So I thought it was very significant to launch right into covering a lot of topics from the second episode, right? We get introduced to family we get to really get into Dorothy's divorce. And like not only the emotional issues there, but her standing up for herself in this way that she hadn't, you know, coming in as a character into the show We get into a wedding. I mean, we get into more character development process like we were talking about in the pilot, how Betty White we both thought was kind of the only one to really strike the chord immediately with, like, who the character was going to be. But yeah, we get more into Blanche, we get more into Dorothy and like you had mentioned previously, like Bea Arthur just really helps shape this character so much, because she gives it that emotional edge where she's not just -- -- as we talked about in the pilot -- like zing, zing, zing, zing, zing, grumphaluffagus.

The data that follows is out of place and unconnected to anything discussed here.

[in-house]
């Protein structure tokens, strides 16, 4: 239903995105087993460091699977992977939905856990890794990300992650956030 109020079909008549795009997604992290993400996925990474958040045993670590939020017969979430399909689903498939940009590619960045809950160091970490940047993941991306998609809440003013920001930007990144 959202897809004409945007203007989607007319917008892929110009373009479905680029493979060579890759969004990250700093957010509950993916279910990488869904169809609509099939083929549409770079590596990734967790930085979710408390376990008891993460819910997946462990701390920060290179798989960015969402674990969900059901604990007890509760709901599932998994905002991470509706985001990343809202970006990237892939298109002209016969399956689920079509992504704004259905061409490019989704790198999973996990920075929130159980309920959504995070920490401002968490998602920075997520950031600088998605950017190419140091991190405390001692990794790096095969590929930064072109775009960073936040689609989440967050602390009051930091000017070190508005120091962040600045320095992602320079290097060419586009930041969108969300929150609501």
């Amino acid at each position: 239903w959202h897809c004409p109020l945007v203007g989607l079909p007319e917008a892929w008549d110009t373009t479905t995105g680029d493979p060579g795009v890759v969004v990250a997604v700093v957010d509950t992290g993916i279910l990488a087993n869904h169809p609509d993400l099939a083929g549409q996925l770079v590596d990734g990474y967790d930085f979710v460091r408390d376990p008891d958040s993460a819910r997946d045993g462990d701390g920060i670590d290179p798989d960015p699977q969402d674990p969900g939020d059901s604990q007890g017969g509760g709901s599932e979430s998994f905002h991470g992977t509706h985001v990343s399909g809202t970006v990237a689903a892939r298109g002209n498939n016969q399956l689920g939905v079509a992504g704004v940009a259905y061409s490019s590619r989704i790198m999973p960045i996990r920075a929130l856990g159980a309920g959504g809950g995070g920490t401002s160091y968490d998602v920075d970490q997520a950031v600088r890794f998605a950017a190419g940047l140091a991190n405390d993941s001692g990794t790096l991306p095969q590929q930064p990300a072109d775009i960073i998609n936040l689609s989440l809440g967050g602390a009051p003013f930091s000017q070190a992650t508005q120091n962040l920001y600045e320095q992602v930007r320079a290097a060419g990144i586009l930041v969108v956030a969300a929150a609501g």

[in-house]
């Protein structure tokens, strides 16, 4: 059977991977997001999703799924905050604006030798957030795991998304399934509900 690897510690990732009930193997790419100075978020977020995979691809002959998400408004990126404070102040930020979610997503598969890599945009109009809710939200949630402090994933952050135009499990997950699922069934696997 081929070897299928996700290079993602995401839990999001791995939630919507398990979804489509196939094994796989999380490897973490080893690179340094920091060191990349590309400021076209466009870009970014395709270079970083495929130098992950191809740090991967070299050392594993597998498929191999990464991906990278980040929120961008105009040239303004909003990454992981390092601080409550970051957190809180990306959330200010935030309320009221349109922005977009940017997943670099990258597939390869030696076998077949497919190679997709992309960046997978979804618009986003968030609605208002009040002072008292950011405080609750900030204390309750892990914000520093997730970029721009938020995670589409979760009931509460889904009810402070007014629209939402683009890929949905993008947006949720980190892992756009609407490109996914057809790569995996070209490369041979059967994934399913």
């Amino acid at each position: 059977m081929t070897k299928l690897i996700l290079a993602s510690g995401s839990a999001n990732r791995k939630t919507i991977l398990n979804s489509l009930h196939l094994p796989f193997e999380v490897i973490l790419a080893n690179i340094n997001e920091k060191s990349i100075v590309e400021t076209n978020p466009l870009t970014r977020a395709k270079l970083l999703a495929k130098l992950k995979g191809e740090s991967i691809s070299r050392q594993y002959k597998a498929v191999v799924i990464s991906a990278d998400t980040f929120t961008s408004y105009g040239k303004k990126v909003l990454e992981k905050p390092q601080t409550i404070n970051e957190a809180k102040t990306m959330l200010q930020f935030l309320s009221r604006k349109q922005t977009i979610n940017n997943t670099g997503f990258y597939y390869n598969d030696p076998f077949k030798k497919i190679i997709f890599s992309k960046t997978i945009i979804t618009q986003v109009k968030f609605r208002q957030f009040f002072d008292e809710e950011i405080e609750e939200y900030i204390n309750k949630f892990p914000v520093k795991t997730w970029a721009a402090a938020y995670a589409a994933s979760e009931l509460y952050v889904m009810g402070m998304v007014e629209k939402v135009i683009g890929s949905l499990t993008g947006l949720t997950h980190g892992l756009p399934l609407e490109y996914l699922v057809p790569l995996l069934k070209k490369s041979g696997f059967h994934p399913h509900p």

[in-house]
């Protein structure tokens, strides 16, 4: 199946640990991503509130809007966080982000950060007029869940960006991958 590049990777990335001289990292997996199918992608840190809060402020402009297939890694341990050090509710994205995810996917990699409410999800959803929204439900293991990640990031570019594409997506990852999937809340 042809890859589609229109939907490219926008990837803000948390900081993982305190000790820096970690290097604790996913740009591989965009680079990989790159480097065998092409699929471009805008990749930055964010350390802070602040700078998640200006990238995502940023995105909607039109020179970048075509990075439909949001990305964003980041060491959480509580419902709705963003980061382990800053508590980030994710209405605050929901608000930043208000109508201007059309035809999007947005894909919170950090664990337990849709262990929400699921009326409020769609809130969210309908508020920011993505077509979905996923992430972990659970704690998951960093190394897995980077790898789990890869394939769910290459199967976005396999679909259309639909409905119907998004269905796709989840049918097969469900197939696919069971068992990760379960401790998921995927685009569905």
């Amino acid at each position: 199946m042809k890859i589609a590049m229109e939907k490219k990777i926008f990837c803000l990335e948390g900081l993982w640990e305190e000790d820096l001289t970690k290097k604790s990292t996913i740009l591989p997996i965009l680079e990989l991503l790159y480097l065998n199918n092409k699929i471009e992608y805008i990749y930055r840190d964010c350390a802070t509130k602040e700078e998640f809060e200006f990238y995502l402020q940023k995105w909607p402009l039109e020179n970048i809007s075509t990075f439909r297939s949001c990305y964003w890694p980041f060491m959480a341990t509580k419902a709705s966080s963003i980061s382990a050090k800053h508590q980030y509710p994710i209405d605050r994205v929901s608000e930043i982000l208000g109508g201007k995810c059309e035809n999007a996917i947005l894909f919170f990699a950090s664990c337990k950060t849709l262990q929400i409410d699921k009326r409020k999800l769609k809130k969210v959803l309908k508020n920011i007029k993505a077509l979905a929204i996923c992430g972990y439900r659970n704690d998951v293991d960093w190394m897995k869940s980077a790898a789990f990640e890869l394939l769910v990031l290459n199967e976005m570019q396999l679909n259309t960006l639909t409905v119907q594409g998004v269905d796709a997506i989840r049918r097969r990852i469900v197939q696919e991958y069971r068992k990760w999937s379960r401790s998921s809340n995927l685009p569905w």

Yeah, no, I totally -- actually one of the things when I was sort of like recapping / rewatching, this episode is that a lot of sort of characteristics that last for a long time emerge for the first time and in this episode. One of them is with Sophia, who is, you know, sort of like old and really wise but sort of like off the rocker in her stories and metaphors and things like that. And in this episode, she tells Dorothy that anger is like a piece of shredded wheat under your dentures. And it's sort of the first time that she's not like, sarcastic or, you know, like, it's very maternal. And I think that that lasts, you know, throughout with all of the girls, but also it's the first time Blanche -- which is only the second episode, so it's early -- but it is the first time that we see Blanche sort of, like, acknowledge her past as somebody who's a little loose, and she goes sort of beyond just like a rich Southern belle type. And so that's really nice to see. And then of course, I do think Dorothy is is sort of the main focus and her complex relationship with Stan and also --